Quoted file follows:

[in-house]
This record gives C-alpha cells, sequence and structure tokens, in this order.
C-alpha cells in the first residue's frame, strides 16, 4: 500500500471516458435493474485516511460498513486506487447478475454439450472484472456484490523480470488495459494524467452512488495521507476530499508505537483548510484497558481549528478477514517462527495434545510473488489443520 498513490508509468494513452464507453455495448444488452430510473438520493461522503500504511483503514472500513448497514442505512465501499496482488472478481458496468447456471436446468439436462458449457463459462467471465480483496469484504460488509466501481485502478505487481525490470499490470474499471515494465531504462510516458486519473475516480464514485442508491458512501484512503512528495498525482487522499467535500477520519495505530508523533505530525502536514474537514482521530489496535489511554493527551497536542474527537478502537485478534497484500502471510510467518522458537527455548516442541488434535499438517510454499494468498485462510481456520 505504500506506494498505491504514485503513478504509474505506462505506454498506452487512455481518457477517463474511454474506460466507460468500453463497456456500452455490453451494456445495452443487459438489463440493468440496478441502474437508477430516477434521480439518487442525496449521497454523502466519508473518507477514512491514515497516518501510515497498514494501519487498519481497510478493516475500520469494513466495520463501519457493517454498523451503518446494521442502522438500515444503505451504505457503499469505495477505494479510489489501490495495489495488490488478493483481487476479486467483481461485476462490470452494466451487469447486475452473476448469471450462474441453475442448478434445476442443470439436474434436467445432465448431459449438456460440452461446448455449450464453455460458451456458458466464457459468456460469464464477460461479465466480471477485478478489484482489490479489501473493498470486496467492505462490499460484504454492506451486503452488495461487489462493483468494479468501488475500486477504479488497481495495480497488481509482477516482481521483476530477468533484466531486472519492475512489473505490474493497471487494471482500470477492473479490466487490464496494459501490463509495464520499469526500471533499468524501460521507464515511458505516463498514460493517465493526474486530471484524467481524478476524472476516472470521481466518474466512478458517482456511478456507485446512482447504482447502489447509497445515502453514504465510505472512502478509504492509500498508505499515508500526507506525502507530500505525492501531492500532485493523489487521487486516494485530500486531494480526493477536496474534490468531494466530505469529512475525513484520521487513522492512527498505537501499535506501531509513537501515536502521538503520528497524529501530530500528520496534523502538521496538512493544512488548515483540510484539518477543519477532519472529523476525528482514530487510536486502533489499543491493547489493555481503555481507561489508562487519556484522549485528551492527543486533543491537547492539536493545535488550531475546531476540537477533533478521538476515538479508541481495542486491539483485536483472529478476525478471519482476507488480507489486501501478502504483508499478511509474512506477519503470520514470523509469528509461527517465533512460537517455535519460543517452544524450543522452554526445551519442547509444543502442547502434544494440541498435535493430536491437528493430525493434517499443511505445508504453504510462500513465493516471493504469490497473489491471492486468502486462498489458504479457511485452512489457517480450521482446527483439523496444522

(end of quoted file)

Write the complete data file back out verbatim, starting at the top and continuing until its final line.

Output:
[in-house]
This record gives C-alpha cells, sequence and structure tokens, in this order.
C-alpha cells in the first residue's frame, strides 16, 4: 500500500471516458435493474485516511460498513486506487447478475454439450472484472456484490523480470488495459494524467452512488495521507476530499508505537483548510484497558481549528478477514517462527495434545510473488489443520 498513490508509468494513452464507453455495448444488452430510473438520493461522503500504511483503514472500513448497514442505512465501499496482488472478481458496468447456471436446468439436462458449457463459462467471465480483496469484504460488509466501481485502478505487481525490470499490470474499471515494465531504462510516458486519473475516480464514485442508491458512501484512503512528495498525482487522499467535500477520519495505530508523533505530525502536514474537514482521530489496535489511554493527551497536542474527537478502537485478534497484500502471510510467518522458537527455548516442541488434535499438517510454499494468498485462510481456520 505504500506506494498505491504514485503513478504509474505506462505506454498506452487512455481518457477517463474511454474506460466507460468500453463497456456500452455490453451494456445495452443487459438489463440493468440496478441502474437508477430516477434521480439518487442525496449521497454523502466519508473518507477514512491514515497516518501510515497498514494501519487498519481497510478493516475500520469494513466495520463501519457493517454498523451503518446494521442502522438500515444503505451504505457503499469505495477505494479510489489501490495495489495488490488478493483481487476479486467483481461485476462490470452494466451487469447486475452473476448469471450462474441453475442448478434445476442443470439436474434436467445432465448431459449438456460440452461446448455449450464453455460458451456458458466464457459468456460469464464477460461479465466480471477485478478489484482489490479489501473493498470486496467492505462490499460484504454492506451486503452488495461487489462493483468494479468501488475500486477504479488497481495495480497488481509482477516482481521483476530477468533484466531486472519492475512489473505490474493497471487494471482500470477492473479490466487490464496494459501490463509495464520499469526500471533499468524501460521507464515511458505516463498514460493517465493526474486530471484524467481524478476524472476516472470521481466518474466512478458517482456511478456507485446512482447504482447502489447509497445515502453514504465510505472512502478509504492509500498508505499515508500526507506525502507530500505525492501531492500532485493523489487521487486516494485530500486531494480526493477536496474534490468531494466530505469529512475525513484520521487513522492512527498505537501499535506501531509513537501515536502521538503520528497524529501530530500528520496534523502538521496538512493544512488548515483540510484539518477543519477532519472529523476525528482514530487510536486502533489499543491493547489493555481503555481507561489508562487519556484522549485528551492527543486533543491537547492539536493545535488550531475546531476540537477533533478521538476515538479508541481495542486491539483485536483472529478476525478471519482476507488480507489486501501478502504483508499478511509474512506477519503470520514470523509469528509461527517465533512460537517455535519460543517452544524450543522452554526445551519442547509444543502442547502434544494440541498435535493430536491437528493430525493434517499443511505445508504453504510462500513465493516471493504469490497473489491471492486468502486462498489458504479457511485452512489457517480450521482446527483439523496444522